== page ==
One web application I used to maintain was using MySQL 5.6 as the main database for a couple of years, but we decided to take a leap and upgrade to MySQL 8.0 to benefit from various improvements: performance, extended online DDL operations, JSON support, …

After weeks of testing, once…


Disruptive Deployments

One backend application I used to work on was written using the Django framework, and production web servers were powered by Gunicorn: whenever we performed deployments, the gunicorn workers were restarted (to be more accurate, they were stopped and started again).

However, restarting the production Gunicorn workers was usually followed…


A stupid challenge

A few months ago, I was playing around with C++ by trying to build an MVC web framework similar to Ruby on Rails. The project itself didn't have an end goal, besides experimenting with a few things, but it brought interesting challenges.

One of the challenges was routes configuration. One…


I don’t like open-source: I love it!

I first started to contribute to the open-source community in 2013 during my very first software engineering internship. I was really anxious and excited at the same time when I opened my very first pull request! …


The most rewarding feeling you can get when building an open-source project is when others are contributing to it! It is truly exciting and it always makes me happy, even tiny code changes!

But be wary! A rookie mistake is to accept all incoming pull requests as-is. It's understandable: someone…


After releasing and promoting your project, you can expect some people to start playing with it: congrats!

The flip-side of success is that your users will open some issues on your repository for various reasons: bug reports, questions, suggestions, …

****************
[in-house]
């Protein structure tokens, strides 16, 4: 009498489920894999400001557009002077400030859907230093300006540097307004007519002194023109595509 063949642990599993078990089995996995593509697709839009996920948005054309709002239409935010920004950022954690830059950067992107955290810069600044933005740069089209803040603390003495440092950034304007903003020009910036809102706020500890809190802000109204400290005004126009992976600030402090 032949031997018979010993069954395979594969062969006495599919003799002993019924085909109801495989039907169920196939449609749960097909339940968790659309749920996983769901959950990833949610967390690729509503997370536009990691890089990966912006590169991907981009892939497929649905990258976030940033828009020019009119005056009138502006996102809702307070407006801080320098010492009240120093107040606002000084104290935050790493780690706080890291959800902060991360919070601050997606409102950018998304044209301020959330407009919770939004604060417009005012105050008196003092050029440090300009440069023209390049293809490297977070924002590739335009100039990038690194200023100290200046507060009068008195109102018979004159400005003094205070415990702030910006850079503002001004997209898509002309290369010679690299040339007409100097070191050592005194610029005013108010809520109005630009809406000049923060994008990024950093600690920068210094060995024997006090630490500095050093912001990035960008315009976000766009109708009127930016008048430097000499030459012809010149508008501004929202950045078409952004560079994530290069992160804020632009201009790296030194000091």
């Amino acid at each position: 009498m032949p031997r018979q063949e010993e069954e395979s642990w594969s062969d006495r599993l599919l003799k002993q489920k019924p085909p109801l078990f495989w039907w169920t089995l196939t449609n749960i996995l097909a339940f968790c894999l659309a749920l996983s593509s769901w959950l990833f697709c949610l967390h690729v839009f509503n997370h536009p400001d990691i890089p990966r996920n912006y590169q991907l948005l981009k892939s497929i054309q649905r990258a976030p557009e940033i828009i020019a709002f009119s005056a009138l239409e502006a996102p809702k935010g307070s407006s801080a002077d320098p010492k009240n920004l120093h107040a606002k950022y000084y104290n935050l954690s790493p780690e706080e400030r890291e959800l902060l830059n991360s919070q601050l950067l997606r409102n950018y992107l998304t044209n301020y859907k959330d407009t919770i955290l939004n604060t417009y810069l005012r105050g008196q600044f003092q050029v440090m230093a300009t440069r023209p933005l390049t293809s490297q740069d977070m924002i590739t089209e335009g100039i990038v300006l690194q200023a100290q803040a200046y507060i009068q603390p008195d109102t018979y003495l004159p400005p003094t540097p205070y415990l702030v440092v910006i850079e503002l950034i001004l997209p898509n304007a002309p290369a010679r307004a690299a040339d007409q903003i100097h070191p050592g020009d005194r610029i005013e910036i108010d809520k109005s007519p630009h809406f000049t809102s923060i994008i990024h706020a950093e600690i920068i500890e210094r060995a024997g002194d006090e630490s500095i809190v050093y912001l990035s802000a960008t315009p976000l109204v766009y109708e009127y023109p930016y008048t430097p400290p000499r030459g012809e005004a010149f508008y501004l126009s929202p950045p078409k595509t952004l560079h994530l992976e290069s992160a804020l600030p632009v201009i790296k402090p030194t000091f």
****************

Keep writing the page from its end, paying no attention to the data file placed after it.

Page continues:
Receiving your first few issues can make you feel anxious…


You have developed your project, you thoroughly tested and documented it, and you just made your first release!

So now, what's next? Working on the next release? Waiting for people to use your project? Move on to another project?

Even if your goal is not to get adoption is to…


Once people start to use your project, you need to make sure you don't break things unexpectedly for them.

More specifically, your users have built their projects around a specific version of yours. You may have great improvements to release, but your users do not want to discover these changes…


There is nothing worst than an undocumented project. People shouldn't have to guess how to use your project by spending time reading your code.

Writing documentation is usually considered boring, similar to writing tests. It does not even help that developers frequently argue about the usefulness of documentation in the…


The README of your project is crucial and strategic: this is the first thing people will see when they find your project. Whatever features you provide and however elegant your code is, most people will only look at your README. …

Simon Ninon

Passionate about programming since middle school. French living in San Diego, California. Senior SRE at PagerDuty.

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